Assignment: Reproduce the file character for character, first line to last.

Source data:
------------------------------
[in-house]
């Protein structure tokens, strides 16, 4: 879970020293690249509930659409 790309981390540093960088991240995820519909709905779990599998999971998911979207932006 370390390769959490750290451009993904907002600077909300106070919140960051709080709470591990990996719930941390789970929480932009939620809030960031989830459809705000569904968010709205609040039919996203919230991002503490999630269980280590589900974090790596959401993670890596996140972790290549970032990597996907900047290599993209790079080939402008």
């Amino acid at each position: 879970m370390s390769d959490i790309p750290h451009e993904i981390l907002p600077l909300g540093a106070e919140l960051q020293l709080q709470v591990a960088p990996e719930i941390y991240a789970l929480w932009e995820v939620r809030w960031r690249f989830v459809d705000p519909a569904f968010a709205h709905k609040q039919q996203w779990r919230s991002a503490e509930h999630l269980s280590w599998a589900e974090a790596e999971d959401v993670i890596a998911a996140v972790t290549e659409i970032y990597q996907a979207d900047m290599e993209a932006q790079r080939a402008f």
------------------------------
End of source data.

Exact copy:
[in-house]
């Protein structure tokens, strides 16, 4: 879970020293690249509930659409 790309981390540093960088991240995820519909709905779990599998999971998911979207932006 370390390769959490750290451009993904907002600077909300106070919140960051709080709470591990990996719930941390789970929480932009939620809030960031989830459809705000569904968010709205609040039919996203919230991002503490999630269980280590589900974090790596959401993670890596996140972790290549970032990597996907900047290599993209790079080939402008």
């Amino acid at each position: 879970m370390s390769d959490i790309p750290h451009e993904i981390l907002p600077l909300g540093a106070e919140l960051q020293l709080q709470v591990a960088p990996e719930i941390y991240a789970l929480w932009e995820v939620r809030w960031r690249f989830v459809d705000p519909a569904f968010a709205h709905k609040q039919q996203w779990r919230s991002a503490e509930h999630l269980s280590w599998a589900e974090a790596e999971d959401v993670i890596a998911a996140v972790t290549e659409i970032y990597q996907a979207d900047m290599e993209a932006q790079r080939a402008f």